As for his claim that unbelieving infants and unbelievers of any kind were not part of the covenant of grace under the old covenant, this is patently false. Why would Ishmael receive circumcision, the sign of the covenant, even AFTER God told Abraham that the promised line would not go through Ishmael? See the sequence of Genesis 17:13, 18, 19, and 23. If Ishmael had no attachment whatsoever to the covenant (see especially verse 19!), then there is no way he should have been given the sign of the covenant, on Mr. Hicks’s argument. And yet, all who were in Abraham’s house were circumcised. It was a household circumcision. This is proof positive that Mr. Hicks’s claim is off here. Is Mr. Hicks really suggesting that circumcised Israelites who were unbelievers had no connection to the covenant of grace whatsoever? In my opinion, this is absurd.

In conclusion, the Reformed Baptist doctrine of the covenant of grace avoids the problems of the paedobaptist while preserving the unity of the gospel throughout the Scriptures.

Mr. Hicks has not preserved the unity of the gospel throughout the Scripture. He argues that it is not really present in the OT. Only retroactively does the gospel apply to OT believers.

A Response to Tom Hicks on the Question of the Proper Subjects of Baptism, Part 1

Mr. Tom Hicks, over at the Founders Ministries, has done a great service in the debate on the proper subjects of baptism by encapsulating the Reformed Baptist objections to the paedo position in a succinct, yet cogent way. In the spirit of his irenic comments, I wish to interact with him in this series of posts, showing how a paedobaptist would respond to his objections. I will take one major section of his post in each one of mine. So, on to section 1, on the covenant of grace.

The Reformed Paedobaptist doctrine of the “covenant of grace” is the theological basis of their doctrine of infant baptism. They correctly teach that after Adam’s fall, the whole Bible is unified by one covenant of grace. But they also teach that the covenant of grace has the same substance (essence) with different, but similar, administrations (forms) throughout the Scriptures. This is where Reformed Baptists disagree with them. The language of substance and administration is critical to understanding their view. They believe that the elect are redeemed by the saving “substance” of the covenant of grace, while the external and legal “administration” of the covenant of grace is mixed with the elect and non-elect by way of infant baptism.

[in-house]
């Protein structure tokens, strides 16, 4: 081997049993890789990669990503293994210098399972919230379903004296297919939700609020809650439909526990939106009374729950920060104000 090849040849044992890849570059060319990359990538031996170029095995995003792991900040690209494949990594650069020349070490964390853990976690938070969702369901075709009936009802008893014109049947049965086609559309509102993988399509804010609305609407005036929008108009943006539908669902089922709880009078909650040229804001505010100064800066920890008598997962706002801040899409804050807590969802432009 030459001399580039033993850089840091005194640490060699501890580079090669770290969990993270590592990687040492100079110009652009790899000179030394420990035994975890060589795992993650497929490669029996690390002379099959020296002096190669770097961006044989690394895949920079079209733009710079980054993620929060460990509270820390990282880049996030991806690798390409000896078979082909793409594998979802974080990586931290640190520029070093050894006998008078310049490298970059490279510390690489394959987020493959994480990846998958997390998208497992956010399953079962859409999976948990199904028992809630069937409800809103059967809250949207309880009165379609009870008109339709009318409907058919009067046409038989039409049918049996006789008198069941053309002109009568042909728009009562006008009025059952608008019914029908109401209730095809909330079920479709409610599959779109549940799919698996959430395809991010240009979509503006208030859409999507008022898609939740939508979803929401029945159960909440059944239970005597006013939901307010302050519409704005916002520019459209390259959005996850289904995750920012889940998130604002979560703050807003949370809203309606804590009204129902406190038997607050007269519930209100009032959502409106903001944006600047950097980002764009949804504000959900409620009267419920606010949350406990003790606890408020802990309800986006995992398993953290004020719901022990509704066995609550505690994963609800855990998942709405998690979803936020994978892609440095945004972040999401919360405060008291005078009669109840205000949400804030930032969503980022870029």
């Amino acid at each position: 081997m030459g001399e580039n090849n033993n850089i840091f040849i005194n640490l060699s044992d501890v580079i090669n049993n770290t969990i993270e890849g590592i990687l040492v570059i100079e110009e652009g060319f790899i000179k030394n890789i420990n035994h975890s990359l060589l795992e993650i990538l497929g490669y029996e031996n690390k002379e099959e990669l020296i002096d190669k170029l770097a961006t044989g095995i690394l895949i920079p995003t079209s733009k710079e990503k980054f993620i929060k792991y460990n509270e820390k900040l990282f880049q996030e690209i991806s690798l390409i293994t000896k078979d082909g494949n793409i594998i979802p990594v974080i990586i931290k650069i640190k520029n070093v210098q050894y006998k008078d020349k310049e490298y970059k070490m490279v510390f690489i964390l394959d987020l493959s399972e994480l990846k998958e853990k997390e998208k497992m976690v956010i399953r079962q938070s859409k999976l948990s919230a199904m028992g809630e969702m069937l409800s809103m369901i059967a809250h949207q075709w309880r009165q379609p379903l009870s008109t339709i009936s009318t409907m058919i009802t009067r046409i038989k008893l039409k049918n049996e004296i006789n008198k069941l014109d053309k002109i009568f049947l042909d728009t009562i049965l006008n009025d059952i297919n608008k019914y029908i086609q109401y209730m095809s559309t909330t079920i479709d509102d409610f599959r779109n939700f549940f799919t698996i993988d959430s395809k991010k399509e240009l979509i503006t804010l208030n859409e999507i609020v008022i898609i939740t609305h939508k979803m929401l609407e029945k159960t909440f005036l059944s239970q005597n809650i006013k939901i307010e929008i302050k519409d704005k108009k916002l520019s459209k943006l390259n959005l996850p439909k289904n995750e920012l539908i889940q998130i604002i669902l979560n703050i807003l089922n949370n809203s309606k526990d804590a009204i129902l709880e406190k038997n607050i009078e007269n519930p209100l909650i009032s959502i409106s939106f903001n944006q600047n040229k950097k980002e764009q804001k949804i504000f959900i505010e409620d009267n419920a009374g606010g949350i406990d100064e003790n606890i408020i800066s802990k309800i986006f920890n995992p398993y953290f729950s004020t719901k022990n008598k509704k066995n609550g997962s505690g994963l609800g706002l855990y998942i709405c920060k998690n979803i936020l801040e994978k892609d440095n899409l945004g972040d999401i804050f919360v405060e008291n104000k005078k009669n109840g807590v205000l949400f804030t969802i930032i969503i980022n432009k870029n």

Mr. Hicks has put his finger on the central issue right at the outset: the nature of the covenant of grace. He agrees with paedos that the Bible is unified by one covenant of grace. Or does he? Later on, he says the following:

Third, the Reformed Paedobaptist doctrine of the covenant of grace ascribes saving power to the OT covenants of promise. But this is impossible since the OT covenants of promise, including the Abrahamic covenant, were established on the shed blood of animals and imperfect human mediators.

If read too quickly, this may seem to contradict what he said in the earlier quoted section. However, what he means by this becomes clear later in the article: the only way OT saints could be saved was by believing in the promise, and that Jesus’ work in the new covenant is what saves the OT believers. The thing is, this is what paedos believe, too. We also (with the Baptists) believe that passage in Hebrews that says the blood of bulls and goats could never take away sin. Abraham, as Paul would say in Romans 4, was indeed justified by faith alone in Jesus Christ. This becomes especially clear in Romans 4:23-25, where Paul ascribes the same faith to us as Abraham had. The only difference is that Abraham believed in the promised Jesus Christ and we believe in the given Jesus Christ. Mr. Hicks does put his finger on a key difference when he speaks about the substance versus the administration of the covenant of grace, but when it comes to how OT saints were saved, he does not accurately portray the paedo position, which is actually the same as the credo.